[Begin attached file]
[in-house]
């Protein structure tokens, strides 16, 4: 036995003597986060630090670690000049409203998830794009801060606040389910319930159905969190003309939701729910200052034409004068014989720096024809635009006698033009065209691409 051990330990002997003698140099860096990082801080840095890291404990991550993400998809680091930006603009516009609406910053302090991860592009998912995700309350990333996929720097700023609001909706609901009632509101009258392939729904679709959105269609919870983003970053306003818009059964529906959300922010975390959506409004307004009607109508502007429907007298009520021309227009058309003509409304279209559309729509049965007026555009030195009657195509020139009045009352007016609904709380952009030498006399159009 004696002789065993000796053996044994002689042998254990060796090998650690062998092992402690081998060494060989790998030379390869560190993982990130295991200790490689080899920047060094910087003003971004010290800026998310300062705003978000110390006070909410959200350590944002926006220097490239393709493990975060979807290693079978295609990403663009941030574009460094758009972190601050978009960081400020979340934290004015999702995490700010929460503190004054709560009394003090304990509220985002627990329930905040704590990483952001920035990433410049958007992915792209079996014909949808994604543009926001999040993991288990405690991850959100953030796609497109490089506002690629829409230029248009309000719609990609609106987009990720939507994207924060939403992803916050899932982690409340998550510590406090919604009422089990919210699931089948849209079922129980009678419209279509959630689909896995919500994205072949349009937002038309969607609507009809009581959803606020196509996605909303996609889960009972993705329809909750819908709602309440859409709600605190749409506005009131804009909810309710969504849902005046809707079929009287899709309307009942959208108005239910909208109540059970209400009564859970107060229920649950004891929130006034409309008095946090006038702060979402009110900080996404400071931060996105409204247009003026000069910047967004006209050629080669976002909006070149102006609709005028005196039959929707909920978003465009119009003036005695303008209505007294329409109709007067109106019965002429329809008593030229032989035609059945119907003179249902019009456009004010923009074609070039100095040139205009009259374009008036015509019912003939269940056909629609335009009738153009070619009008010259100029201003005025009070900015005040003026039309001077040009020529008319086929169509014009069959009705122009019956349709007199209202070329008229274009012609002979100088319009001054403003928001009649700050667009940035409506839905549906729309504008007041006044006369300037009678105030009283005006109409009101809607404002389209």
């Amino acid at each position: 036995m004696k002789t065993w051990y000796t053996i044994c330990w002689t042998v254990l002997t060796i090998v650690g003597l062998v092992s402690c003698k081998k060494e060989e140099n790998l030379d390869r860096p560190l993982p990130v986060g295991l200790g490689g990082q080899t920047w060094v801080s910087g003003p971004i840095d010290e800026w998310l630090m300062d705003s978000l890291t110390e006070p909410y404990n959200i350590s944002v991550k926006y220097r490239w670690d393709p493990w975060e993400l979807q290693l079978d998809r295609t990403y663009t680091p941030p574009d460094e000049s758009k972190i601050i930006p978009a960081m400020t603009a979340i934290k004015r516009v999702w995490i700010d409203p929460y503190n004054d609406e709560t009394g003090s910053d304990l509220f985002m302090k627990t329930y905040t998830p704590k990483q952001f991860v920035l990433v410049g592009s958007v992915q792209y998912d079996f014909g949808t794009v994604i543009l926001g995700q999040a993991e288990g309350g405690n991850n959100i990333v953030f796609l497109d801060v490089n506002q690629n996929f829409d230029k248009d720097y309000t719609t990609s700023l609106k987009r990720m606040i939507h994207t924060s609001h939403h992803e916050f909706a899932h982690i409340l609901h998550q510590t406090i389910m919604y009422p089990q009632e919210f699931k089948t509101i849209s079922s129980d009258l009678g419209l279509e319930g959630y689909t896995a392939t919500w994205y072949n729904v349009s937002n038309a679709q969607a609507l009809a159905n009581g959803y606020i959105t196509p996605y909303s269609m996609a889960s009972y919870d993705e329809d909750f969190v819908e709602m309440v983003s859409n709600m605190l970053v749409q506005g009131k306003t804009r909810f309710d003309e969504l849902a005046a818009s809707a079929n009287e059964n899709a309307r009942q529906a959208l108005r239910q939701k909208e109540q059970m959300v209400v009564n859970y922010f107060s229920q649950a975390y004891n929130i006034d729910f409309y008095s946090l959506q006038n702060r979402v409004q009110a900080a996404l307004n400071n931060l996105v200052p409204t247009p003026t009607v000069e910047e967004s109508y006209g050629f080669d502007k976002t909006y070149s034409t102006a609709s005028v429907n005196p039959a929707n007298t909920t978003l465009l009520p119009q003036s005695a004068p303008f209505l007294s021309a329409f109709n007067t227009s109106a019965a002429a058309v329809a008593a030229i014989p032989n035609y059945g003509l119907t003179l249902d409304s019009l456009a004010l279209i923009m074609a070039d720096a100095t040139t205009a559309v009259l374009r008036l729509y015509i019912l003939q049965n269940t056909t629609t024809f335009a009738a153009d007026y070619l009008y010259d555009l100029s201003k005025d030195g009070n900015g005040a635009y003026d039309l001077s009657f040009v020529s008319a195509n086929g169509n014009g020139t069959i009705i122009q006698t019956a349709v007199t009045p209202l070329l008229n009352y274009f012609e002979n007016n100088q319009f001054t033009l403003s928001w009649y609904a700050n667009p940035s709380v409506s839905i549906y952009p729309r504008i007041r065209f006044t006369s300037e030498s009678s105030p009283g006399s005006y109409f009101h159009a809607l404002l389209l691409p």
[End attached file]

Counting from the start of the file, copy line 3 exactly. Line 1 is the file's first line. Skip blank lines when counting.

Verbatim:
């Amino acid at each position: 036995m004696k002789t065993w051990y000796t053996i044994c330990w002689t042998v254990l002997t060796i090998v650690g003597l062998v092992s402690c003698k081998k060494e060989e140099n790998l030379d390869r860096p560190l993982p990130v986060g295991l200790g490689g990082q080899t920047w060094v801080s910087g003003p971004i840095d010290e800026w998310l630090m300062d705003s978000l890291t110390e006070p909410y404990n959200i350590s944002v991550k926006y220097r490239w670690d393709p493990w975060e993400l979807q290693l079978d998809r295609t990403y663009t680091p941030p574009d460094e000049s758009k972190i601050i930006p978009a960081m400020t603009a979340i934290k004015r516009v999702w995490i700010d409203p929460y503190n004054d609406e709560t009394g003090s910053d304990l509220f985002m302090k627990t329930y905040t998830p704590k990483q952001f991860v920035l990433v410049g592009s958007v992915q792209y998912d079996f014909g949808t794009v994604i543009l926001g995700q999040a993991e288990g309350g405690n991850n959100i990333v953030f796609l497109d801060v490089n506002q690629n996929f829409d230029k248009d720097y309000t719609t990609s700023l609106k987009r990720m606040i939507h994207t924060s609001h939403h992803e916050f909706a899932h982690i409340l609901h998550q510590t406090i389910m919604y009422p089990q009632e919210f699931k089948t509101i849209s079922s129980d009258l009678g419209l279509e319930g959630y689909t896995a392939t919500w994205y072949n729904v349009s937002n038309a679709q969607a609507l009809a159905n009581g959803y606020i959105t196509p996605y909303s269609m996609a889960s009972y919870d993705e329809d909750f969190v819908e709602m309440v983003s859409n709600m605190l970053v749409q506005g009131k306003t804009r909810f309710d003309e969504l849902a005046a818009s809707a079929n009287e059964n899709a309307r009942q529906a959208l108005r239910q939701k909208e109540q059970m959300v209400v009564n859970y922010f107060s229920q649950a975390y004891n929130i006034d729910f409309y008095s946090l959506q006038n702060r979402v409004q009110a900080a996404l307004n400071n931060l996105v200052p409204t247009p003026t009607v000069e910047e967004s109508y006209g050629f080669d502007k976002t909006y070149s034409t102006a609709s005028v429907n005196p039959a929707n007298t909920t978003l465009l009520p119009q003036s005695a004068p303008f209505l007294s021309a329409f109709n007067t227009s109106a019965a002429a058309v329809a008593a030229i014989p032989n035609y059945g003509l119907t003179l249902d409304s019009l456009a004010l279209i923009m074609a070039d720096a100095t040139t205009a559309v009259l374009r008036l729509y015509i019912l003939q049965n269940t056909t629609t024809f335009a009738a153009d007026y070619l009008y010259d555009l100029s201003k005025d030195g009070n900015g005040a635009y003026d039309l001077s009657f040009v020529s008319a195509n086929g169509n014009g020139t069959i009705i122009q006698t019956a349709v007199t009045p209202l070329l008229n009352y274009f012609e002979n007016n100088q319009f001054t033009l403003s928001w009649y609904a700050n667009p940035s709380v409506s839905i549906y952009p729309r504008i007041r065209f006044t006369s300037e030498s009678s105030p009283g006399s005006y109409f009101h159009a809607l404002l389209l691409p």